These connections are not only between people and the rest of creation, but also between people and God as well as creation and God. Every part of creation is united with God, Francis says, and people are those who are designated to protect the rest of God’s creation. In paragraph 220 of Laudato Si’ Francis writes, “it entails gratitude and gratuitousness, a recognition that the world is God’s loving gift, and that we are called quietly to imitate His generosity in self-sacrifice and good works…It also entails a loving awareness that we are not disconnected from the rest of creatures, but joined in a splendid universal communion.” Reinforcing this idea of connectedness, Francis illustrates how this Christian outlook causes believers to act as loving towards the rest of creation as God would, as they are called to imitate God’s goodness. In following this reasoning, Christian theology asks its followers to care for the environment and other living beings around them because God gifted the world out of love and “even the fleeting life of the least of beings is the object of his love, and in its few seconds of existence, God enfolds it with his affection” (Francis, 2015, paragraph 77). What God loves, so should His followers, and they should take care of it and protect it. Environmental dangers such as climate change, pollution, and animal violence pose a threat to this creation, and therefore Christians should make efforts to combat them.

Many other religions have similar beliefs. The Islamic Declaration on Global Climate Change, for example, includes related sentiments in the opening paragraph of the preamble. It states, “All created beings by nature serve and glorify their Maker, all bow to their Lord’s will. We human beings are created to serve the Lord of all beings, to work the greatest good we can for all the species, individuals, and generations of God’s creatures” (2015, section 1.1). This statement reflects the same beliefs and values presented by the aforementioned Christian writings. It holds that all living things and every aspect of nature is connected with the believers’ maker, in this case Allah, and that humans are designated to serve these other parts of nature on Allah’s behalf. Allah shows love for people and the rest of creation, and thus creation is inherently connected and people should show love to it and protect it. The Islamic Declaration specifically mentions doing good for future generations as well. Beyond protecting the parts of nature that currently exist, this statement also seeks to be sustainable and protective for people and creatures who have not yet been born. It seems to be a very human thing to show care for the well-being of people that you don’t know, and will never know, and the inclusion of this aspect emphasizes this purely human component of true love and affection for others.

In theology, philosophy, and everything outside and in between, there is love. It is clear that this omnipresent force has the capacity to create change, both in how people view the world and how they act in it. Environmentalism is just one course of action that can be influenced with love as a motivator, but it is an incredibly important one. It takes work to see the world in a true and productive way, and to love it in a true and productive way, but when achieved it is beautiful. The Senegalese environmentalist Baba Dioum once said, “In the end we will conserve only what we love” (Dioum, 1968). If viewing the wonder of the world with love and care can become a common practice, if it can become more widely accepted to be a lover of nature, significant progress can be made towards environmental issues, and much more can be accomplished to better respect others, the environment, and ultimately yourself.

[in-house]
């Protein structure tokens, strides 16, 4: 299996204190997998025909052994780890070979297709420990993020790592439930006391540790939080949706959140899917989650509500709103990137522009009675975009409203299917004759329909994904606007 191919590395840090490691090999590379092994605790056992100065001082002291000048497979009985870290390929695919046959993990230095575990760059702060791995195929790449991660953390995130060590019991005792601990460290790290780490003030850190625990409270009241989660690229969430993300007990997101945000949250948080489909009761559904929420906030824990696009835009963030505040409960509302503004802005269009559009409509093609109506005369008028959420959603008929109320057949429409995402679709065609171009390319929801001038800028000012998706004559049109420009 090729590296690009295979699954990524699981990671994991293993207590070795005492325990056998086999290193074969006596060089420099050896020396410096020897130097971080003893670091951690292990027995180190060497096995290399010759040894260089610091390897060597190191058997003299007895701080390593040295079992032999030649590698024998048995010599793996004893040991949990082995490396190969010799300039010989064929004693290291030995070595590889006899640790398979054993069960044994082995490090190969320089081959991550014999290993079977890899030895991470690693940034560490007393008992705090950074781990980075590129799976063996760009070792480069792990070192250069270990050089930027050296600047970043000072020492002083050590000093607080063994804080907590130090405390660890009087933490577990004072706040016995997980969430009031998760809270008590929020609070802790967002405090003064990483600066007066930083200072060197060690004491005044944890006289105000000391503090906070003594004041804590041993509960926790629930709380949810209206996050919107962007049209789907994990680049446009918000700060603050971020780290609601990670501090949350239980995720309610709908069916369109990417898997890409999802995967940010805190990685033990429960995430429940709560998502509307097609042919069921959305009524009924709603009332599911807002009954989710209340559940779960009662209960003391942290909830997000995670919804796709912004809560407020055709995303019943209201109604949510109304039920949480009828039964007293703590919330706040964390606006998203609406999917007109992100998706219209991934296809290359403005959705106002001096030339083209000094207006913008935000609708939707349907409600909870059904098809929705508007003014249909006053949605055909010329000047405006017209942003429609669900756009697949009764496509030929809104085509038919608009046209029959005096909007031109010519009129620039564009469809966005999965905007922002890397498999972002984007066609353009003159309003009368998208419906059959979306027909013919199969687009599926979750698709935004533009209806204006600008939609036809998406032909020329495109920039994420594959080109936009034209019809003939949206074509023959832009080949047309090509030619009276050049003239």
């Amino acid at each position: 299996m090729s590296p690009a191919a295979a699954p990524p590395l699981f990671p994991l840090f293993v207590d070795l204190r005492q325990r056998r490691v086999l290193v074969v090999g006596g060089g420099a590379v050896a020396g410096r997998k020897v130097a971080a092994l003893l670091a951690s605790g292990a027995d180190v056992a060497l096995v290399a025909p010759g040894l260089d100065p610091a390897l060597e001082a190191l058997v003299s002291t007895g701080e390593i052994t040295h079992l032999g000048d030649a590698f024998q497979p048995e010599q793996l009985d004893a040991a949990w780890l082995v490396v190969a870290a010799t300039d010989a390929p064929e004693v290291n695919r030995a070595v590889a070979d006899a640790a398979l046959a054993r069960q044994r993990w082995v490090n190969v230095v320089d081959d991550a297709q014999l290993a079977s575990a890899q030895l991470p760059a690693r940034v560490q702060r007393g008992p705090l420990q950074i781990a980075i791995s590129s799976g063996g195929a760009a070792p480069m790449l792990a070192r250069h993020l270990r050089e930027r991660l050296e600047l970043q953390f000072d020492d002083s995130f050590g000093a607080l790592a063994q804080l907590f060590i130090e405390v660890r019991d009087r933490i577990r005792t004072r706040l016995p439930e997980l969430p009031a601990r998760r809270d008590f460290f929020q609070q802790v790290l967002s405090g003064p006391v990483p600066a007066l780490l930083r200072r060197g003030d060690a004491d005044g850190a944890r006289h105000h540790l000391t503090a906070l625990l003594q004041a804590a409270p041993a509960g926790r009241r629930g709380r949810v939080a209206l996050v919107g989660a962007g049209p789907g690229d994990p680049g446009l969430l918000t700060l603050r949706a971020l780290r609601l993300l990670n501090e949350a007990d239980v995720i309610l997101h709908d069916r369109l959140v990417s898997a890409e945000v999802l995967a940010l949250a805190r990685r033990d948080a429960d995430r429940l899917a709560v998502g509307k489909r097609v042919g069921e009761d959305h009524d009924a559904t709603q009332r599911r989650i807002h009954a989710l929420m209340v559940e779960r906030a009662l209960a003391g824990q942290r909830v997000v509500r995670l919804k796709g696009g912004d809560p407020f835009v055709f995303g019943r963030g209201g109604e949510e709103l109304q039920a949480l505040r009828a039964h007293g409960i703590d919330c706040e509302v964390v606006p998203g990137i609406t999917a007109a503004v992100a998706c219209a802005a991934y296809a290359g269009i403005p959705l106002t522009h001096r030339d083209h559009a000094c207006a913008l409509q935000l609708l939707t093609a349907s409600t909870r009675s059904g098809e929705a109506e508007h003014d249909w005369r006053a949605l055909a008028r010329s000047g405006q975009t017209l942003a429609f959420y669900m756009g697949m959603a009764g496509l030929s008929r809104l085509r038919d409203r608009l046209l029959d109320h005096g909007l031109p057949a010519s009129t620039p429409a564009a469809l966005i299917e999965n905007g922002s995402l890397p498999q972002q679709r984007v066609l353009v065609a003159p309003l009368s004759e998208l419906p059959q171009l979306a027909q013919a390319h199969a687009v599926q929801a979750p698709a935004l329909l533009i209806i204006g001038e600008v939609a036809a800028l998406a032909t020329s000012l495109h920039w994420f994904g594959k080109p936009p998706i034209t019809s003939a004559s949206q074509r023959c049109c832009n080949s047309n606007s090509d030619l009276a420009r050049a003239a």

My mother’s words have stayed with me as I develop my own environmental values, and I surely value them as such because of my love and respect for her. In being taught love, we are taught many other things. It is a value that applies to every aspect of life, and indeed the value of life itself. We care about things because we love them, we remember them and respect them and look after them because we love them. This perspective of love has so much potential to change our world, and if we come to effectively accept and teach it we can succeed in protecting our Earth.



Dioum, B. (1968). Paper presented at the General Assembly of the International Union for the Conservation of Nature and Natural Resources, New Delhi. Seattle Public Library Archive.

Greenway, W. (2016). Agape ethics: Moral realism and love for all life. Cascade Books.

Hauerwas, S. (1986). Vision and virtue: Essays in Christian ethical reflection. Notre Dame Univ. Press.

Islamic declaration on global climate change. ifees.org.un. (2015). Retrieved April 11, 2022, from https://www.ifees.org.uk/wp-content/uploads/2020/01/climate_declarationmmwb.pdf.

Kellert, S. R. (2008). A biocultural basis for an ethic toward the natural environment. Foundations of Environmental Sustainability, 321–332. https://doi.org/10.1093/acprof:oso/9780195309454.003.0021.

Kellert, S. R. (1997). The value of life: Biological diversity and human society. Island Press.

Murdoch, I. (1971). The sovereignty of good. Routledge and Kegan Paul.

Pope Francis. (2015). Laudato Si’ [On Care for Our Common Home] [Encyclical letter]. Retrieved from: http://www.vatican.va/content/francesco/en/encyclicals/documents/papa-francesco_20150524_enciclica-laudato-si.html.

The Evangelical Climate Initiative. Legacy.npr.org. (2006). Retrieved April 11, 2022, from https://legacy.npr.org/documents/2006/feb/evangelical/calltoaction.pdf.